No U-turn: How autonomous vehicles will reshape our cities

How autonomous vehicles will reshape our cities

The autonomous era will result in competing pressures towards continued urban sprawl along freeway corridors and urban consolidation within inner and middle ring suburbs. Policy makers must act now to safeguard the liveability, sustainability and productivity of our cities.

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Orange electric car in a city

For centuries, the dominant mode of transport has shaped our cities. We are now on the verge of a shift to a new dominant mode – the autonomous electric vehicle. More than any other single factor, this shift will define our cities’ development for decades to come.

If we respond pro-actively, autonomous ride sourcing has the potential to catalyse urban regeneration. If we do nothing, we risk exacerbating urban sprawl and endemic congestion. The difference between these scenarios is not inconsequential – the liveability, sustainability and productivity of our cities is at stake.

How transport shapes our cities

Throughout the history of cities, most urban dwellers have preferred to live within a short travel time from the urban core allowing them to take advantage of the diverse opportunities our cities offer.

Re-making Melbourne

The primary transport mode for Melburnians in the mid 19th century included walking, horses and carriages. Urban development in 1855 was therefore huddled within a short distance of Melbourne CBD.

After the industrial revolution trams and trains allowed the city to expand as development stretched along these new corridors enabling the development of Melbourne’s inner suburbs as we know them today.

The post-World War II era saw the rise of automobiles as the dominant transport mode. New highways and freeways enabled Melbourne to expand outwards again into new, low-density suburbs.

The autonomous era will result in competing pressures towards continued urban sprawl along freeways whilst at the same time leading to urban consolidation in inner and middle suburbs.

Urban sprawl along freeway corridors

The autonomous era will increase the attractiveness of urban development along Melbourne’s long distance road corridors as autonomous vehicles make long distance travel easier, cheaper and safer. By communicating with each other and/or the road infrastructure itself, autonomous vehicles will maximise vehicle speed and flow. When all vehicles are autonomous, the capacity and speed of long distance freeway travel will increase markedly.1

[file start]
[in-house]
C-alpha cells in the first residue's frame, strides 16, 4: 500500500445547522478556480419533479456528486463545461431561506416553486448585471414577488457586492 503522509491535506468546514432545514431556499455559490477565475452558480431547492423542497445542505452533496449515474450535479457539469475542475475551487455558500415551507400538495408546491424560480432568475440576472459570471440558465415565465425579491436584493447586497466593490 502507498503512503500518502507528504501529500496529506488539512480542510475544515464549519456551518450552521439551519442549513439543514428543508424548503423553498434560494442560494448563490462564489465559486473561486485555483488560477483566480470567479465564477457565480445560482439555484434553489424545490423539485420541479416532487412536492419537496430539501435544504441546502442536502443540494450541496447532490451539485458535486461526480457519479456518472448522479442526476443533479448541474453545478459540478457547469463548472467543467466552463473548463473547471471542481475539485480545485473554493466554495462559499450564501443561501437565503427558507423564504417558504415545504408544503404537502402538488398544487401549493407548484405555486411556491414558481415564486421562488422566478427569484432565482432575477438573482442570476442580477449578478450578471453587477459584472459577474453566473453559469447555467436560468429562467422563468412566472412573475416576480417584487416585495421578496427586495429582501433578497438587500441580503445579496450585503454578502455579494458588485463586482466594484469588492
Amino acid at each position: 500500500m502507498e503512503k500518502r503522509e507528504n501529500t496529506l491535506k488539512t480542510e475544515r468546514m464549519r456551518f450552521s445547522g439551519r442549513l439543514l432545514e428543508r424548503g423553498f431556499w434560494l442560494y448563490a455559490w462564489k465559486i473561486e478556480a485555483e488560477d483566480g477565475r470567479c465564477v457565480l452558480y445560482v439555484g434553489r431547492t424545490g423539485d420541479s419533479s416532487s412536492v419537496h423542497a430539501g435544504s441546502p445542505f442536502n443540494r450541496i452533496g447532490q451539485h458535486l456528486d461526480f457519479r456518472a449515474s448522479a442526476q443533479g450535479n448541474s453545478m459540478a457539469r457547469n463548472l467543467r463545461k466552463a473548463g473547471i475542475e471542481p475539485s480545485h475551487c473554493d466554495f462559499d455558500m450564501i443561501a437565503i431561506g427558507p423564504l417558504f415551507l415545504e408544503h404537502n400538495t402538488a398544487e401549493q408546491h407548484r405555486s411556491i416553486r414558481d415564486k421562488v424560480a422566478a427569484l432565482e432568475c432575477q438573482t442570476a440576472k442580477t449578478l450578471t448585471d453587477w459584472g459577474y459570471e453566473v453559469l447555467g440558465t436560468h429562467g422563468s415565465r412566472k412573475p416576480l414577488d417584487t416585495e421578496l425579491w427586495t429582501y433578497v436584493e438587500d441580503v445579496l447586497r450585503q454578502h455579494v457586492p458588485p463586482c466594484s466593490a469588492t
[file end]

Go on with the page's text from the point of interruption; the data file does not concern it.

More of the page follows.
Inner city densification

With car sharing and ride sourcing, the fixed costs of car ownership are distributed among a large pool of users. Currently, these advantages are offset by the cost of a driver (ride sourcing), or the inconvenience of finding, booking and walking to a vehicle (car sharing). In the autonomous era, these disadvantages will no longer exist, indeed KPMG analysis suggests that an autonomous ride sourcing service could cut the annual cost of vehicle travel by nearly half.2

For residents who choose to forego car ownership in the autonomous era, many will choose to live in the inner suburbs to optimise autonomous ride sourcing fares.

How should we respond?

Governments must begin taking action now to safeguard the liveability and productivity of our cities in the autonomous era. KPMG recommends the following actions to policy makers.

  • Review existing planning schemes and controls to ensure they support urban consolidation that is appropriate from a societal perspective.
  • Provide affordable housing in the inner and middle suburbs to encourage densification and take-up of ride sourcing services.
  • Assess development plans to ensure new developments are consistent with the implications of the autonomous era.
  • Invest in decision making tools for understanding the impact of autonomous and electric vehicles on land use. This can be achieved with land use transport interaction (LUTI) models.
  • Implement road pricing reform as a matter of priority to manage demand for car travel, and as a policy lever to encourage ride sharing.
  • Encourage an eventual transition from private ownership to ride sourcing and car sharing for daily travel through enabling policy and regulatory settings. This includes facilitating business models that provide these services. Governments must also ensure high quality alternatives to car travel are available, including public transport, walking and cycling.


  1. Eno Centre for Transportation, 2013. Preparing a Nation for Autonomous Vehicles – opportunities, barriers and policy recommendations, Washington D.C.: Eno Centre for Transportation.
  2. Thakur, P., Kinghorn, R. & Grace, R., 2016. Urban form and function in the autonomous era, Melbourne: Australasian Transport Research Forum 2016 Proceedings.

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